How family history and race influence prostate cancer screening
Dunlap, Benjamin Sener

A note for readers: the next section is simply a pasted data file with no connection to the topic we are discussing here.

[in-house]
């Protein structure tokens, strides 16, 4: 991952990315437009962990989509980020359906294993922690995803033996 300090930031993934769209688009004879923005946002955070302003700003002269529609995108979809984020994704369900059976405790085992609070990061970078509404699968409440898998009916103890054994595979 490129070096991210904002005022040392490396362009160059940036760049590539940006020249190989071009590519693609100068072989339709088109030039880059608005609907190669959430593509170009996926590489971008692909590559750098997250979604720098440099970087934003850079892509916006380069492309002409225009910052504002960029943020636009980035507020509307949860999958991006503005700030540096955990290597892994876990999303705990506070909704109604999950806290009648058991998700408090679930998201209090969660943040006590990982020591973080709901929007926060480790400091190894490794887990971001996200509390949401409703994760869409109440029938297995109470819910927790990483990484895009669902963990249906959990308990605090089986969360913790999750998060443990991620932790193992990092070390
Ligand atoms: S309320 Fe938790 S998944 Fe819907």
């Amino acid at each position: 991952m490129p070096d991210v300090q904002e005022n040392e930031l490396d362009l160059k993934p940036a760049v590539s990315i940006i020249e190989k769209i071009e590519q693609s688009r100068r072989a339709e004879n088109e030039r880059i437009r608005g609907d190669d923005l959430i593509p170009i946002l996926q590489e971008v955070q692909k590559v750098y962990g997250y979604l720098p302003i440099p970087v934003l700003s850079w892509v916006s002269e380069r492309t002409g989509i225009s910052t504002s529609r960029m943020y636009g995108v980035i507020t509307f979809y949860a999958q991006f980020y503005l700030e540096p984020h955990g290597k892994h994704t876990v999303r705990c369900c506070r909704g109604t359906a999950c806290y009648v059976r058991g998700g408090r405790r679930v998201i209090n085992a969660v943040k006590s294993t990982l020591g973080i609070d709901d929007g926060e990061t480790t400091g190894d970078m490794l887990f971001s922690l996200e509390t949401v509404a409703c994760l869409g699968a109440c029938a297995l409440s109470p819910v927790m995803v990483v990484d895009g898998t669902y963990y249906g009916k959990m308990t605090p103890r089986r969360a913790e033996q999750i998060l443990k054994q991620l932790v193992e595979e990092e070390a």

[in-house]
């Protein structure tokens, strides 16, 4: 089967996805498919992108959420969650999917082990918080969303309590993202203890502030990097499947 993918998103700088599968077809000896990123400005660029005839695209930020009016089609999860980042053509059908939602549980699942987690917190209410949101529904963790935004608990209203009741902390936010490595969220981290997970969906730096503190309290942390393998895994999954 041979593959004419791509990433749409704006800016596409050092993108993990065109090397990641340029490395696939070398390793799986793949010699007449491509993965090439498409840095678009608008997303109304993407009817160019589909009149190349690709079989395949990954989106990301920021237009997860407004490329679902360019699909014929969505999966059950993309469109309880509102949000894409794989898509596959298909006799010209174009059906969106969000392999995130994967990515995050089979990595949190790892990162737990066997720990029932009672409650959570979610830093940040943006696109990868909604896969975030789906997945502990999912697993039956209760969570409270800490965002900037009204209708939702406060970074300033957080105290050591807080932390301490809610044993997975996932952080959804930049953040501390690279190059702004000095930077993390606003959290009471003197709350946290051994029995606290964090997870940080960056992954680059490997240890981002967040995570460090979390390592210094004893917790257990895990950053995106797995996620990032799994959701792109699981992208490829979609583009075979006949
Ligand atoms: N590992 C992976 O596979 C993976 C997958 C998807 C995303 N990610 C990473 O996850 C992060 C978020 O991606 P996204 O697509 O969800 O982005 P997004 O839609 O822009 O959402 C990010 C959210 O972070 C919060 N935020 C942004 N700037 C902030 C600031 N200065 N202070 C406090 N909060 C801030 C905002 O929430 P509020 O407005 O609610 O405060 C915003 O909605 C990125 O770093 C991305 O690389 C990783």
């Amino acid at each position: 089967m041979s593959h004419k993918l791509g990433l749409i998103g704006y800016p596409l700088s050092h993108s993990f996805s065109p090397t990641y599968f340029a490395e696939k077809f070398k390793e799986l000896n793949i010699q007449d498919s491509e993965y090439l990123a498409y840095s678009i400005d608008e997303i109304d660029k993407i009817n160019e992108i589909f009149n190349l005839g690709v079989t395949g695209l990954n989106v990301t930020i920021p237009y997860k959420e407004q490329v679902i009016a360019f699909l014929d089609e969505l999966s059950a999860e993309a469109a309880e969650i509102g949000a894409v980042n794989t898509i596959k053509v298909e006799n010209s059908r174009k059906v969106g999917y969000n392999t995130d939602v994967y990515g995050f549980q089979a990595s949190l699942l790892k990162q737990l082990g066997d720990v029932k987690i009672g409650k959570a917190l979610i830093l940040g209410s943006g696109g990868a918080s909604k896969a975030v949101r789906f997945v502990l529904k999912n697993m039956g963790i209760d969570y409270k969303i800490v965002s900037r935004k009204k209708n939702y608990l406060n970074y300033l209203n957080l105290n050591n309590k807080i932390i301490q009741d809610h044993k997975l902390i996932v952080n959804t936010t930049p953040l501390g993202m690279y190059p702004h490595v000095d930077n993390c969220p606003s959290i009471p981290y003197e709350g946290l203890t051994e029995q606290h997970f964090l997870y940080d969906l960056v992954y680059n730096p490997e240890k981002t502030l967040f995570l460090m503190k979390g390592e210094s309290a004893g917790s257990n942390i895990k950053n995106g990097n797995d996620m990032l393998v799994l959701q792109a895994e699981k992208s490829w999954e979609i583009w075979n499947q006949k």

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Background: Most major U.S. medical organizations recommend that screening for prostate cancer using the prostate-specific antigen (PSA) test should be based on individual patient preferences. Men with risk factors for prostate cancer diagnosis and mortality may have different preferences for screening than men without any risk factors. Methods: We used nationally-representative survey data from the 2005 and 2010 National Health Interview Survey to assess PSA-screening patterns by age, family history of prostate cancer and race among men in the United States over 40 years old using bivariate and multivariable logistic regression. Results: Men with any family history of prostate cancer were more likely to be screened using the PSA test in the last two years at any age (OR=2.2, 95% CI 1.8-2.6), and men with a father and brother diagnosed were more likely to be screened than men with only a father diagnosed, after adjustment (p=0.019). Younger (40-54 year old) African-American or black men had a higher odds of being screened than White, non-Hispanic men of the same age, after adjustment (OR=1.5, 95% CI=1.2-1.9), but this same adjusted comparison within other age groups indicated no significant difference in screening rates by race (age 55-69 years old: OR=1.0, 95% CI=0.8-1.3; age 70 years or more: OR=-0.9, 95% CI=0.7-1.3). Conclusion: There is considerable heterogeneity in PSA-screening practices. A family history of prostate cancer, and to a limited degree black or African-American race, both contribute to increased odds of undergoing screening. Understanding how to discuss risk factors with men to ensure individual patient preferences are appropriately integrated into screening decisions should be a priority for providers.
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